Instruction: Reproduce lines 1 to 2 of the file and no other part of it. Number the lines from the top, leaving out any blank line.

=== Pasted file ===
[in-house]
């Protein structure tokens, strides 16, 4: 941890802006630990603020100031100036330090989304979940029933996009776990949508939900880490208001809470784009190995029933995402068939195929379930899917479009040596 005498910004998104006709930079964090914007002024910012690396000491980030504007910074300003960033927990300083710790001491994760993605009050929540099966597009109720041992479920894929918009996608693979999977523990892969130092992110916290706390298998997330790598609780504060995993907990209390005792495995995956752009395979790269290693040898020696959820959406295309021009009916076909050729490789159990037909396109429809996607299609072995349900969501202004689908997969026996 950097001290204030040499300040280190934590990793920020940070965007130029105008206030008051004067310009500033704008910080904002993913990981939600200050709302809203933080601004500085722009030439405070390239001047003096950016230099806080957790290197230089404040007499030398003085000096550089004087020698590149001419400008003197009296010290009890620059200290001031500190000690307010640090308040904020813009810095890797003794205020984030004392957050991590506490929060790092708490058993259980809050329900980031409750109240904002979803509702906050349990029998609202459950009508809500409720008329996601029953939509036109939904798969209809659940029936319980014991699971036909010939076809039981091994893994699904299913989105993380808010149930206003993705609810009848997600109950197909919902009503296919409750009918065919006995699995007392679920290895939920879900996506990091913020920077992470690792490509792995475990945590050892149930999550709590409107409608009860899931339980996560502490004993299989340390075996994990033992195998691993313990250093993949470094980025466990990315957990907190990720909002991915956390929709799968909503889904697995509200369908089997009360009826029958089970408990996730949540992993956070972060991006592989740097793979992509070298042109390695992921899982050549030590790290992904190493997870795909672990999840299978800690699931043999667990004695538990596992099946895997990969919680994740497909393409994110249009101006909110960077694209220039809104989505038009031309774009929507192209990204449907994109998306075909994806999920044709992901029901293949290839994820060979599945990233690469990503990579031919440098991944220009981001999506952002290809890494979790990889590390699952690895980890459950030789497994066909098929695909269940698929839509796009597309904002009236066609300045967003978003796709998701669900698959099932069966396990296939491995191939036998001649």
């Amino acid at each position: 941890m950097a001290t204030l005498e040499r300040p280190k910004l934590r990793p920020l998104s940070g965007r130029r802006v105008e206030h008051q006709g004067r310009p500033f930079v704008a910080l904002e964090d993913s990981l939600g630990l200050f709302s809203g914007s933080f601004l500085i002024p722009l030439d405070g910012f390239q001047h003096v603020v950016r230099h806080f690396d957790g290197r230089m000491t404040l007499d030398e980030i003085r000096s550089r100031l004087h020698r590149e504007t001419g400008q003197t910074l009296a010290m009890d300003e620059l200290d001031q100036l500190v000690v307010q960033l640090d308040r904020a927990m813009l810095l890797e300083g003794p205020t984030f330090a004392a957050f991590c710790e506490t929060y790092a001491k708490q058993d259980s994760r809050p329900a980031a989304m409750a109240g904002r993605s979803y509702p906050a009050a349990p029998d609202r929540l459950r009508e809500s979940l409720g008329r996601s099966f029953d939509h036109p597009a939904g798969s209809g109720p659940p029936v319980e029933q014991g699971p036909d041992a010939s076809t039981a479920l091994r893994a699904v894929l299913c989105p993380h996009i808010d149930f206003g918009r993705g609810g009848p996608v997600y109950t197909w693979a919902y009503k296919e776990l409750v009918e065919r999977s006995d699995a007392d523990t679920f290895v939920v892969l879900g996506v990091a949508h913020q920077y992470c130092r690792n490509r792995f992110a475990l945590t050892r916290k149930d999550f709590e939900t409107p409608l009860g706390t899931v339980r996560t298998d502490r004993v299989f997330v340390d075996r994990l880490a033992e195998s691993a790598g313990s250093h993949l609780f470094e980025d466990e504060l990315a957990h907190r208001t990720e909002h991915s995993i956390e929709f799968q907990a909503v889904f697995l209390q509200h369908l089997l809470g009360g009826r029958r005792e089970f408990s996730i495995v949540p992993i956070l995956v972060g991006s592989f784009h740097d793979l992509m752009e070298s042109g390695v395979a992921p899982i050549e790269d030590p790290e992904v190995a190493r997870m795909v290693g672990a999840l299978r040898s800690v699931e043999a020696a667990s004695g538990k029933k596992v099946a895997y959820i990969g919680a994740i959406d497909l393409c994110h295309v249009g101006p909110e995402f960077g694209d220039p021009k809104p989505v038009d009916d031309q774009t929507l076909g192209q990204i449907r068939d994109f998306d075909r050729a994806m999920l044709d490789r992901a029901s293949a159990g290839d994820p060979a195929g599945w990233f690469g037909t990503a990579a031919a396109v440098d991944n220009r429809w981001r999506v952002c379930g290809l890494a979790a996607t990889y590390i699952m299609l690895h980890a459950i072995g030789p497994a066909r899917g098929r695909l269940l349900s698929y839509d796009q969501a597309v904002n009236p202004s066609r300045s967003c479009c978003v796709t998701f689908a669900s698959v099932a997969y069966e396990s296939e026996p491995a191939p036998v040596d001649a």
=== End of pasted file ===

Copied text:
[in-house]
């Protein structure tokens, strides 16, 4: 941890802006630990603020100031100036330090989304979940029933996009776990949508939900880490208001809470784009190995029933995402068939195929379930899917479009040596 005498910004998104006709930079964090914007002024910012690396000491980030504007910074300003960033927990300083710790001491994760993605009050929540099966597009109720041992479920894929918009996608693979999977523990892969130092992110916290706390298998997330790598609780504060995993907990209390005792495995995956752009395979790269290693040898020696959820959406295309021009009916076909050729490789159990037909396109429809996607299609072995349900969501202004689908997969026996 950097001290204030040499300040280190934590990793920020940070965007130029105008206030008051004067310009500033704008910080904002993913990981939600200050709302809203933080601004500085722009030439405070390239001047003096950016230099806080957790290197230089404040007499030398003085000096550089004087020698590149001419400008003197009296010290009890620059200290001031500190000690307010640090308040904020813009810095890797003794205020984030004392957050991590506490929060790092708490058993259980809050329900980031409750109240904002979803509702906050349990029998609202459950009508809500409720008329996601029953939509036109939904798969209809659940029936319980014991699971036909010939076809039981091994893994699904299913989105993380808010149930206003993705609810009848997600109950197909919902009503296919409750009918065919006995699995007392679920290895939920879900996506990091913020920077992470690792490509792995475990945590050892149930999550709590409107409608009860899931339980996560502490004993299989340390075996994990033992195998691993313990250093993949470094980025466990990315957990907190990720909002991915956390929709799968909503889904697995509200369908089997009360009826029958089970408990996730949540992993956070972060991006592989740097793979992509070298042109390695992921899982050549030590790290992904190493997870795909672990999840299978800690699931043999667990004695538990596992099946895997990969919680994740497909393409994110249009101006909110960077694209220039809104989505038009031309774009929507192209990204449907994109998306075909994806999920044709992901029901293949290839994820060979599945990233690469990503990579031919440098991944220009981001999506952002290809890494979790990889590390699952690895980890459950030789497994066909098929695909269940698929839509796009597309904002009236066609300045967003978003796709998701669900698959099932069966396990296939491995191939036998001649």